A nonprofit publication of the Kentucky Center for Public Service Journalism

COVID-19 pandemic forces Louisville law students to shift prestigious internships to hybrid model


By Stuart Esrock
University of Louisville

Even as the COVID-19 crisis squeezed millions of jobs out of the market, many University of Louisville students pressed forward with their professional development plans.

One such student is Katie Davidson, who recently completed her second year at the Brandeis School of Law. The Louisville native is spending the summer interning with the U.S. Sixth Circuit Court of Appeals in Cincinnati.

Second to the Supreme Court, the Sixth Circuit is the highest federal court for Michigan, Ohio, Kentucky and Tennessee.

Katie Davidson was sworn in virtually as an intern for the U.S. Sixth Circuit Court of Appeals in May. (UofL photo)

“When a case is being appealed from the federal district courts in these states, the Sixth Circuit has appellate jurisdiction. Margaret Lawrence and I, both rising third-year law students, are two of the four interns,” Davidson said. “We were told that UofL students had never worked in the Motions Unit before, which is interesting because this year there are two of us.”

Davidson said it was a shock when the pandemic spread in the U.S. and UofL classes moved online.

“Law school online was a challenge. I miss seeing my professors, friends and classmates in person. I miss the entire Brandeis community,” she said. “You would think that months into this, it would be easier, but some days are just as hard as the first.”

Davidson’s internship initially shifted to remote work since the closing of the Sixth Circuit courthouse in late April. That resulted in at least some changes in court operations.

“It [wasn’t] so much that the types of cases being heard are different, but the volume of litigants seeking release increased and has been complicated, especially for litigants sending materials from facilities that aren’t processing mail in a timely manner,” she said. Oral arguments were also held remotely in the early phases of the pandemic, following the lead of the Supreme Court.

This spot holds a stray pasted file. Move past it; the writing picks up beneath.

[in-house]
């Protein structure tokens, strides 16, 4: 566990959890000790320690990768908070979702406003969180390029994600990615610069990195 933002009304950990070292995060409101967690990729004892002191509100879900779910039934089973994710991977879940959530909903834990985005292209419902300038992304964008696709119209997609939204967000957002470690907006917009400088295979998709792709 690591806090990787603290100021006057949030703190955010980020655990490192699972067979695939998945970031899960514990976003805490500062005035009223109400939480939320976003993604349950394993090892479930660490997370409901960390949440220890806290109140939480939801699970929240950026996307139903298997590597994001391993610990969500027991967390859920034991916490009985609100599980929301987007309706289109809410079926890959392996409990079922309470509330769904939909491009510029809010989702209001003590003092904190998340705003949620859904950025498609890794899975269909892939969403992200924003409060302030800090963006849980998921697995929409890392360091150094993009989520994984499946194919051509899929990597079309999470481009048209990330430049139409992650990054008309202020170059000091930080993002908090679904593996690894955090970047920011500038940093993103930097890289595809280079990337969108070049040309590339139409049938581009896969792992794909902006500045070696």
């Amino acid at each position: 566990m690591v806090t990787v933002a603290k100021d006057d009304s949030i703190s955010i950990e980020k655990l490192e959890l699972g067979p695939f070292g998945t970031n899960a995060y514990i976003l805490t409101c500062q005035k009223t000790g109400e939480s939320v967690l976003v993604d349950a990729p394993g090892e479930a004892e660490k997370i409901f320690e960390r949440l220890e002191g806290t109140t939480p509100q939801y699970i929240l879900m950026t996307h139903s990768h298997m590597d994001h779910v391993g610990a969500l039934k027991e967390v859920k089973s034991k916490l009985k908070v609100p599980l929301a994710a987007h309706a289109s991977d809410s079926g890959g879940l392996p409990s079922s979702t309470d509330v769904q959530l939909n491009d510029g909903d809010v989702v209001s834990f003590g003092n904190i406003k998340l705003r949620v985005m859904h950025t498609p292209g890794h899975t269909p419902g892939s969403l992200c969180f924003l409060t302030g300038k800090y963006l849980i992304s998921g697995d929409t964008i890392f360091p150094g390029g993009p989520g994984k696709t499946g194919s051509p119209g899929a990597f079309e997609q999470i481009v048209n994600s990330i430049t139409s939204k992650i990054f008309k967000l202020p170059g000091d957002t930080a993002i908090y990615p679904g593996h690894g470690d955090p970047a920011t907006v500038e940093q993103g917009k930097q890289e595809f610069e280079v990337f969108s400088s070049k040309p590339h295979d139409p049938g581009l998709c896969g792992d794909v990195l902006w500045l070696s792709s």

Davidson’s internship has since moved to a hybrid model. She spends every other week working at the Cincinnati courthouse. The weeks she is not in Cincinnati, she works from home.

Davidson, who earned her BA in philosophy and history at Centre College, admits to being a bit nervous about jobs that will be available when she graduates, given a post-pandemic economy. She is already in the process of applying for post-graduate clerkships with both federal and state courts for summer/fall of 2021. She hopes to eventually work in courtroom advocacy.

“I’m interested in many areas of the law, and I’ve been lucky enough to have worked in a number of areas of the law as an undergraduate student and now as a law student,” she said. “I know that, whatever field I end up in, public service needs to be part of my career…I want to work hard this summer so that I can work toward becoming the advocate this community needs and deserves.”

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As Davidson completes her virtual internship with the federal court amid a global health crisis, she has realized something that extends far beyond knowledge of the law and her planned profession.

“The most important thing I’ve learned, or maybe re-learned, is to be kind to myself. This is an extraordinary time we’re living in, and the first step to having compassion for others is to have compassion for oneself,” she said. “It’s simple, but I am empowered by the idea that I can give more to others by first taking care of myself. In the context of a pandemic, this has manifested in awareness of the suffering around me while also tending to the stress and anxiety that accompanies these uncertain times.”

Davidson is grateful to the UofL School of Law for its support during the pandemic.

“The entire Brandeis community has just been exceptional throughout this entire ordeal. The administration has catered to so many concerns, and their hard work behind the curtain has allowed us students to carry on in spite of extraordinary circumstances,” she said.

In fact, Davidson attended UofL for law school because of that general sense of community and “extremely supportive alumni.”

“I fell in love with the school after my first visit and I knew it would provide me all the tools I need to have a happy, rewarding legal career,” she said. Davidson expects to graduate in May 2021.


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